Inflation swells Spain’s ‘hunger queues’

MADRID, Spain (AFP) — With a secure job as a bricklayer, Hugo Ramirez never thought he would need the help of charity to feed his family.

But with the cost of living soaring across Europe, the 44-year-old father of three is one of a growing number of people in Spain turning to food banks to make ends meet.

“We see prices increase every week, even for basic goods,” he told AFP as he stood before wooden crates of fruits and vegetables at the entrance of a residential building in Madrid.

Driven by the war in Ukraine, Spanish food prices jumped 15.4 percent in October from a year earlier, their biggest increase in nearly three decades, according to the National Statistics Institute.

Sugar was up 42.8 percent, fresh vegetables rose 25.7 percent and eggs 25.5 percent as staple items soared.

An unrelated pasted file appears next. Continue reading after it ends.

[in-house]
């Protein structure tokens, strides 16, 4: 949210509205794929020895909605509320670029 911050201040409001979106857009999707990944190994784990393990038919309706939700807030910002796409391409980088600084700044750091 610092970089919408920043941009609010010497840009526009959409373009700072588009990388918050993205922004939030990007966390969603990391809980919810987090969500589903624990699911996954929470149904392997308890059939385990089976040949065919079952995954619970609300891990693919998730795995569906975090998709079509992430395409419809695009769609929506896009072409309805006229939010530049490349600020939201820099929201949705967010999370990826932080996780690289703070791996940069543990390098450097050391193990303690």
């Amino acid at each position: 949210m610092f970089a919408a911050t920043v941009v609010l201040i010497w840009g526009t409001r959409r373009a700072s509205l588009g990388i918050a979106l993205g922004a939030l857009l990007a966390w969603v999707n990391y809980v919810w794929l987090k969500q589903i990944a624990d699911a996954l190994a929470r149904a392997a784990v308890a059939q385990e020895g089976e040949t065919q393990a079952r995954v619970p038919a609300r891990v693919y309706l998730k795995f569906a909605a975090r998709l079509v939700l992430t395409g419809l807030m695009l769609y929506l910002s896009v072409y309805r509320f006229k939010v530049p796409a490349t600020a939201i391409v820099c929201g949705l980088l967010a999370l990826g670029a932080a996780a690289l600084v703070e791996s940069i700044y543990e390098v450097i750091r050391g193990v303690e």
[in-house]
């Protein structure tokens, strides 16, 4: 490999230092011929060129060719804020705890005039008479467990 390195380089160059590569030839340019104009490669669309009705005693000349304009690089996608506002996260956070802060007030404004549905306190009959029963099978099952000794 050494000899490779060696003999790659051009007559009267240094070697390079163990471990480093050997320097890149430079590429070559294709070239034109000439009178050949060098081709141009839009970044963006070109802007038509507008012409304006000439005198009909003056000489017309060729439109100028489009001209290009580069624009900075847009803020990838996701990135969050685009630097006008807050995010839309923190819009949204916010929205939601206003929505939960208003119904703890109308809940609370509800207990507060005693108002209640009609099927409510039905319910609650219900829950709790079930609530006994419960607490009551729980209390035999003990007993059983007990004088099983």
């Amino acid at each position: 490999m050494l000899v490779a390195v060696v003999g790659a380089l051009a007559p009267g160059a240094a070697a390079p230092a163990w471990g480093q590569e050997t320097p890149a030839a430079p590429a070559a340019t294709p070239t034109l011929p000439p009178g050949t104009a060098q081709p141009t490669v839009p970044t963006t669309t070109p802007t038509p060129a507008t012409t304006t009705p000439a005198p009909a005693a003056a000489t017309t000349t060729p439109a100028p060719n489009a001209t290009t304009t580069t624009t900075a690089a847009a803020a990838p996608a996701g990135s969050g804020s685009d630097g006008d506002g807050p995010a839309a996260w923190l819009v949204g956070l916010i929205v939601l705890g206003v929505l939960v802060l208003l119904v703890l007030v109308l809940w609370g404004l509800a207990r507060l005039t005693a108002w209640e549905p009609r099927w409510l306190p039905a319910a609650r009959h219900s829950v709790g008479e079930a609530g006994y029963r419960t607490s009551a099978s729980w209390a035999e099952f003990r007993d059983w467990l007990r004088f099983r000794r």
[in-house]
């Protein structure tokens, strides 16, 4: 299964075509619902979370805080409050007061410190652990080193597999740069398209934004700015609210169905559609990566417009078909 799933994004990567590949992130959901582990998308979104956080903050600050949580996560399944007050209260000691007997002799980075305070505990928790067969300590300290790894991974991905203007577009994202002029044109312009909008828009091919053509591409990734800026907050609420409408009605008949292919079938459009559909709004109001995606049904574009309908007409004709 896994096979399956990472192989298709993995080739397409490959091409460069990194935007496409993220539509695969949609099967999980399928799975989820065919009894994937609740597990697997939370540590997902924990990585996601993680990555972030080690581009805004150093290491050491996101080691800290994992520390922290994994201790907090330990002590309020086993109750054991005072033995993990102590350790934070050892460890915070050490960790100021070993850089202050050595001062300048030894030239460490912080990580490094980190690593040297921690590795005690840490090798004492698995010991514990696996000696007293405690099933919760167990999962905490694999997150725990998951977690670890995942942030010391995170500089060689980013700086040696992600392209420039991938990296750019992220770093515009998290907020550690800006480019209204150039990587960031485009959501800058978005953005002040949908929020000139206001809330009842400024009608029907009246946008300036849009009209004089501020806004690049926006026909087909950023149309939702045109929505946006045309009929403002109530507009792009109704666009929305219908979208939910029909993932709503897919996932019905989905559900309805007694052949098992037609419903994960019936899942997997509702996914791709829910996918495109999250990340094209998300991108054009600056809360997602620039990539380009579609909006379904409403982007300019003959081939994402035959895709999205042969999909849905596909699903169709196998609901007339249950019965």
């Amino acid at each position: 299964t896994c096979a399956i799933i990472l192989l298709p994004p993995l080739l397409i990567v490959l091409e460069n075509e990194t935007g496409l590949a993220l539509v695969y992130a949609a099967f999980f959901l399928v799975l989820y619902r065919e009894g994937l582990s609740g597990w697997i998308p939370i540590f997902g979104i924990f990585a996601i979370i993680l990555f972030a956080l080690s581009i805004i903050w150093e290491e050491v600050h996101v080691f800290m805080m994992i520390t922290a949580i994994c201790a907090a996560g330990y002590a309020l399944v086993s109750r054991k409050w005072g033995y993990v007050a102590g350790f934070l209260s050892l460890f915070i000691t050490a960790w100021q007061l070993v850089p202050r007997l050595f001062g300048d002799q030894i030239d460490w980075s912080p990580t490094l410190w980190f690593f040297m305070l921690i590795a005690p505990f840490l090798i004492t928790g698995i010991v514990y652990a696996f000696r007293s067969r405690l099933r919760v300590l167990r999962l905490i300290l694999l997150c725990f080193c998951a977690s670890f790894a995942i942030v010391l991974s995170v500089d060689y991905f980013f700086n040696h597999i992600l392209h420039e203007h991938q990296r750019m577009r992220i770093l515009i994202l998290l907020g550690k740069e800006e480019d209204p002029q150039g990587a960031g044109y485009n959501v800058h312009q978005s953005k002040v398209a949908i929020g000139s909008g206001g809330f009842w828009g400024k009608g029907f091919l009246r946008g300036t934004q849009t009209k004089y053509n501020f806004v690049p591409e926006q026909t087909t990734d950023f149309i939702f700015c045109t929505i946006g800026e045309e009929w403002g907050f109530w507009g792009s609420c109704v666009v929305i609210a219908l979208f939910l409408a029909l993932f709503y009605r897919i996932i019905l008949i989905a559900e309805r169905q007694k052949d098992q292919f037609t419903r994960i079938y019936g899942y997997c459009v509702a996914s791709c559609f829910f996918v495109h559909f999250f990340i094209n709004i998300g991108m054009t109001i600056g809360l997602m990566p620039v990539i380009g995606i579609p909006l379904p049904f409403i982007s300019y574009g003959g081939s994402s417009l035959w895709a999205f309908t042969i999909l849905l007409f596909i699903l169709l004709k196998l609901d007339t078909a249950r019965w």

In a bid to ease the pressure on squeezed households, Socialist Prime Minister Pedro Sanchez’s government — which faces an election next year — has spent billions of euros on extra welfare spending.

Spanish food prices jumped 15.4 percent in October from a year earlier.

Every Saturday Ramirez, who is from Venezuela, comes to this food bank set up by a neighborhood association in the working-class district of Aluche during the pandemic to pick up food supplies.
He earns 1,200 euros a month while his wife makes 600 euros working part time as a domestic helper.

After paying their monthly rent of 800 euros and 300 euros for utilities “there is not much left,” he said.

The line of people seeking help stretched far down the street. Many of them are immigrants.


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